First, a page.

The reality is though that both John and his dad professed to believe in Jesus, so what that means, to me, is that John knew of his dad’s passing way before I did and that they’re together now, without the tension and problems that were part of their relationship here on Earth. I’ve never doubted John’s salvation, but I know John was troubled about making sure his dad believed and would be in heaven. I hope with all my heart that his profession was sincere.

John and his dad weren’t that close. Their history was hard. His parents split when he was young, and he spent summers and the occasional weekend with his dad. He had funny stories about fishing and country living. His dad lived in the sticks. He was a farmer and a truck driver.

I remember John telling me how hard his dad was on him to succeed and do well in life and to make money, and how he never felt he could live up to his dad’s expectations. When his dad gave him a hard time over and over again about not playing well at baseball, John quit the sport and didn’t play any more. The grief from his dad wasn’t worth it.

His dad was the one who encouraged him to study engineering and gave him money for a computer and other college costs. He pushed him into engineering because it would make good money. Turns out it was a good fit for John; he had a brilliant engineering mind.

My boys have lost a granddad they didn’t know they had. They’ve heard me refer to their dad’s dad and they’ve heard a story or two about when they were babies and we took them out to his trailer in the country. His dad didn’t keep his trailer very clean, and once the boys got mobile it was difficult to keep them from getting into the snuff cans and popcorn kernels that were scattered around.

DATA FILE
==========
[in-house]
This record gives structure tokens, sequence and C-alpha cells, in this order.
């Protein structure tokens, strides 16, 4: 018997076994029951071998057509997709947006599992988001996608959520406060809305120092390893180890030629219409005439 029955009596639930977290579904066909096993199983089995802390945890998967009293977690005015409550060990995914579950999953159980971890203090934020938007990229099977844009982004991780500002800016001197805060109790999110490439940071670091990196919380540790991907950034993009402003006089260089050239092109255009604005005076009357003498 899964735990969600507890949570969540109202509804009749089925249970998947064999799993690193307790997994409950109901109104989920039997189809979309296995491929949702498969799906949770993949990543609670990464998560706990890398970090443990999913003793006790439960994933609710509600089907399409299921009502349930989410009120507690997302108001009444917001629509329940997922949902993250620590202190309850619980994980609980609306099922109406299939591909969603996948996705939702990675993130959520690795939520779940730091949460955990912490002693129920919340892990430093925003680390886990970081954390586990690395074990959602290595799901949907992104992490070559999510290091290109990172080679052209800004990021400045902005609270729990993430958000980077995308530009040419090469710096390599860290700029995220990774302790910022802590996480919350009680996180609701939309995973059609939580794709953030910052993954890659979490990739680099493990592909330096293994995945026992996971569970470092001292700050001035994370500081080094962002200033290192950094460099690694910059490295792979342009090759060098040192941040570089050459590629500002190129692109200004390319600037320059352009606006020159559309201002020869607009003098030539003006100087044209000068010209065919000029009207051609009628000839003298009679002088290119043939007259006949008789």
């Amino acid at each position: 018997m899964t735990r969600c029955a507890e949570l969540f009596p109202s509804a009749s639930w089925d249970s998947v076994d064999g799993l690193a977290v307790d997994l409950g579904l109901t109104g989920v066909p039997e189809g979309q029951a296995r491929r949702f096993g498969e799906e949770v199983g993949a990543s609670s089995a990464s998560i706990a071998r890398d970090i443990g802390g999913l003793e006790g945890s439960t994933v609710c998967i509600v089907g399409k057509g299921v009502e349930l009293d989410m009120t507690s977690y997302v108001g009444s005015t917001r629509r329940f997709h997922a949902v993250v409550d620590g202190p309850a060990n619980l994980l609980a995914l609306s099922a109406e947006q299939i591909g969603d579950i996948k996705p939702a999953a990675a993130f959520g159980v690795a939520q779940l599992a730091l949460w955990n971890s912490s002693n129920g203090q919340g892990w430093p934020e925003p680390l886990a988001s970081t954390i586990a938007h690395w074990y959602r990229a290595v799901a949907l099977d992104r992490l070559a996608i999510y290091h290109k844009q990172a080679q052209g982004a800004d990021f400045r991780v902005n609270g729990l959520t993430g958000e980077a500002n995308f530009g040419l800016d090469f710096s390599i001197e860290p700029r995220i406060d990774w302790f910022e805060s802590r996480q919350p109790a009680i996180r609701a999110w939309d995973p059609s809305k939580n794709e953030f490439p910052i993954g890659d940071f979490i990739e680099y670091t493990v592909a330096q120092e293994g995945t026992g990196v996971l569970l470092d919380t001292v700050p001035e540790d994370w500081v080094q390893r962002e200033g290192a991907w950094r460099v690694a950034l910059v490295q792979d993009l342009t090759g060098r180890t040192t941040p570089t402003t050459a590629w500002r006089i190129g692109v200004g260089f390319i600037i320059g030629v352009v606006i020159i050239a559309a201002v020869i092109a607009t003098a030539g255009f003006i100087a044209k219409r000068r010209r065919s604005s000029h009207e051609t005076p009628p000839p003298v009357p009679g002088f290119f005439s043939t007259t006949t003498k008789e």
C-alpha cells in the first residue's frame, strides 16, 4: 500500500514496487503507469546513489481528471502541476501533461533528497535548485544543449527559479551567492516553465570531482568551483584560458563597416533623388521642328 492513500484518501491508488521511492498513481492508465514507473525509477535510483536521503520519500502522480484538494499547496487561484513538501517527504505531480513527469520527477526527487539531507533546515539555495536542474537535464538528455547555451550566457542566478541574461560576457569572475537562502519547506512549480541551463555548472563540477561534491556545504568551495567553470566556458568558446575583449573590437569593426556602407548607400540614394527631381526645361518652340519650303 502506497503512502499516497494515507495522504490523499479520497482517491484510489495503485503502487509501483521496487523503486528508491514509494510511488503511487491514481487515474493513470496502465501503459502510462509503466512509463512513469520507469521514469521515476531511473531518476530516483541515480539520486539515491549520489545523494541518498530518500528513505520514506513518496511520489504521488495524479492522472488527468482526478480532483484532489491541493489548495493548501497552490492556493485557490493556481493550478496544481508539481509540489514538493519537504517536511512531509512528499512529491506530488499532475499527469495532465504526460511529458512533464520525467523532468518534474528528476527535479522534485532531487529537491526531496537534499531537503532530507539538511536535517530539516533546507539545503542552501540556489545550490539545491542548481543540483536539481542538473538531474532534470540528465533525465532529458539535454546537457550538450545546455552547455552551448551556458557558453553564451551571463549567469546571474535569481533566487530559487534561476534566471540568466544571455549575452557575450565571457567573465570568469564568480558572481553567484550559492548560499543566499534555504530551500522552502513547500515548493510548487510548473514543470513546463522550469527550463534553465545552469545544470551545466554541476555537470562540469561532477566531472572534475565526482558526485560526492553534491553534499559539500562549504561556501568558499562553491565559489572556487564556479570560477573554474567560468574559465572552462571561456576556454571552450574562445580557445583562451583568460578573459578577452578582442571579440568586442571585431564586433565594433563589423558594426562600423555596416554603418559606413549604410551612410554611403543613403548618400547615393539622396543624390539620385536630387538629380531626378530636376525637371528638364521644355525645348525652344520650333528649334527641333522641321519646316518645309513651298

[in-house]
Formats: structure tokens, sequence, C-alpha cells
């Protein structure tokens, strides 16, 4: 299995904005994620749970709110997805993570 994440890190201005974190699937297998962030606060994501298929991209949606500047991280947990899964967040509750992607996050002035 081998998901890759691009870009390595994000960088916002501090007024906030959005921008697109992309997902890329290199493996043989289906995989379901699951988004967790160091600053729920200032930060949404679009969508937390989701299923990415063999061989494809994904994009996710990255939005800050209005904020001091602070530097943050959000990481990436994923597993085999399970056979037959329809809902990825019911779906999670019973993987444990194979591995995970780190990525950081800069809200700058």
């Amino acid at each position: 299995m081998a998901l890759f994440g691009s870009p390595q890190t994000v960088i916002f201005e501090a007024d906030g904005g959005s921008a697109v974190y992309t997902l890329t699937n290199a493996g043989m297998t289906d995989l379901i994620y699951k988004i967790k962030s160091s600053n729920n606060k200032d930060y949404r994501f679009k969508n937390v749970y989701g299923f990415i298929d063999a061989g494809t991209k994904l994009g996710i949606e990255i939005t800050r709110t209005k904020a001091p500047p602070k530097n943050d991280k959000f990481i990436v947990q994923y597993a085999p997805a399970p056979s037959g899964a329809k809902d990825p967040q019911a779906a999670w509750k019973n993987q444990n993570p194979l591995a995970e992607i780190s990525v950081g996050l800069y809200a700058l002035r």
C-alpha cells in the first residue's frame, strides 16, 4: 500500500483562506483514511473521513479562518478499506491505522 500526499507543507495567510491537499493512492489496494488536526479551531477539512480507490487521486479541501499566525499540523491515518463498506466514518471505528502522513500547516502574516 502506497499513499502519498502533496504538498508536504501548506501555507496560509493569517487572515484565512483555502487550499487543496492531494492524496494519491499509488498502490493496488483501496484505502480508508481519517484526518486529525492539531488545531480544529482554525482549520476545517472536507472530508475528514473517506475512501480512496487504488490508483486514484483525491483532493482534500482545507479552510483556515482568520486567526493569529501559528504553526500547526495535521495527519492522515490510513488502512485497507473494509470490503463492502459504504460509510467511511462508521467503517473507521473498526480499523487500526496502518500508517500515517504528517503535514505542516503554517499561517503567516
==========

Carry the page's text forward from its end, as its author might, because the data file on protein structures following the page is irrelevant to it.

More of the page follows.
One time John picked his dad up and brought him to our home to visit with us and we took him out to eat at Ryan’s. I remember that John called him the day before to tell him to be ready, but when John got there he hadn’t remembered and wasn’t ready. John helped him get cleaned up so he could bring him to our home. That’s the last time I saw him, I’m pretty sure. John saw him a few times after that, but we never went back as a family.

John was the only child of his mother and his father, but his father had three children from his first marriage, significantly older than John. Old enough that some of their children were John’s same age. He was never close to those siblings either. When John died, all of his siblings came to his funeral and expressed sympathies. I thought that was kind of them.